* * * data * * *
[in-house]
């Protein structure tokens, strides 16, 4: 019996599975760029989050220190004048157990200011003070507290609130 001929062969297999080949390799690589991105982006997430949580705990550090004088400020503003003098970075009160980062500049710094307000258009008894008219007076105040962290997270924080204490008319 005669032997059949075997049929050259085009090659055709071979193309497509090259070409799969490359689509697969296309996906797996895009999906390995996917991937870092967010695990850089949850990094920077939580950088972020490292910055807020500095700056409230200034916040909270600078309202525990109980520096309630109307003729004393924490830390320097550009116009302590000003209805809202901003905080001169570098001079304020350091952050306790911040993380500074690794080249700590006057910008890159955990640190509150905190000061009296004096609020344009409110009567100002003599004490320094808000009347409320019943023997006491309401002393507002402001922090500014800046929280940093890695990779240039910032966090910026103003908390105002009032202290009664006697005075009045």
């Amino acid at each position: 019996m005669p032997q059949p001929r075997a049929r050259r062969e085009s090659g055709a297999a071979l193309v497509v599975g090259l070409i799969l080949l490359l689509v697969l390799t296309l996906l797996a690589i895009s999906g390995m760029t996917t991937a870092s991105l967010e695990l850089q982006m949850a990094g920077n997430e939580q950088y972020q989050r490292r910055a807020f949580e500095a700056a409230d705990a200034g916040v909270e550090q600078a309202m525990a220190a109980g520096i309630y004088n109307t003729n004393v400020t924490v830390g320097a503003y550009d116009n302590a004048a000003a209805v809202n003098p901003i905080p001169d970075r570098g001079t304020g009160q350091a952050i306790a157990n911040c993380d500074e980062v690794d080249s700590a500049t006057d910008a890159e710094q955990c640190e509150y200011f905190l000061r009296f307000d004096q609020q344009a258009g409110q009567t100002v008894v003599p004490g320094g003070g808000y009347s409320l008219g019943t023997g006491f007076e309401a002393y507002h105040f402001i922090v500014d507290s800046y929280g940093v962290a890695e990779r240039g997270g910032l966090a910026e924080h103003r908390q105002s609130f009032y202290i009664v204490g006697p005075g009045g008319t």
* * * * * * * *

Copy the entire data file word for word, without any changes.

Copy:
[in-house]
């Protein structure tokens, strides 16, 4: 019996599975760029989050220190004048157990200011003070507290609130 001929062969297999080949390799690589991105982006997430949580705990550090004088400020503003003098970075009160980062500049710094307000258009008894008219007076105040962290997270924080204490008319 005669032997059949075997049929050259085009090659055709071979193309497509090259070409799969490359689509697969296309996906797996895009999906390995996917991937870092967010695990850089949850990094920077939580950088972020490292910055807020500095700056409230200034916040909270600078309202525990109980520096309630109307003729004393924490830390320097550009116009302590000003209805809202901003905080001169570098001079304020350091952050306790911040993380500074690794080249700590006057910008890159955990640190509150905190000061009296004096609020344009409110009567100002003599004490320094808000009347409320019943023997006491309401002393507002402001922090500014800046929280940093890695990779240039910032966090910026103003908390105002009032202290009664006697005075009045």
């Amino acid at each position: 019996m005669p032997q059949p001929r075997a049929r050259r062969e085009s090659g055709a297999a071979l193309v497509v599975g090259l070409i799969l080949l490359l689509v697969l390799t296309l996906l797996a690589i895009s999906g390995m760029t996917t991937a870092s991105l967010e695990l850089q982006m949850a990094g920077n997430e939580q950088y972020q989050r490292r910055a807020f949580e500095a700056a409230d705990a200034g916040v909270e550090q600078a309202m525990a220190a109980g520096i309630y004088n109307t003729n004393v400020t924490v830390g320097a503003y550009d116009n302590a004048a000003a209805v809202n003098p901003i905080p001169d970075r570098g001079t304020g009160q350091a952050i306790a157990n911040c993380d500074e980062v690794d080249s700590a500049t006057d910008a890159e710094q955990c640190e509150y200011f905190l000061r009296f307000d004096q609020q344009a258009g409110q009567t100002v008894v003599p004490g320094g003070g808000y009347s409320l008219g019943t023997g006491f007076e309401a002393y507002h105040f402001i922090v500014d507290s800046y929280g940093v962290a890695e990779r240039g997270g910032l966090a910026e924080h103003r908390q105002s609130f009032y202290i009664v204490g006697p005075g009045g008319t």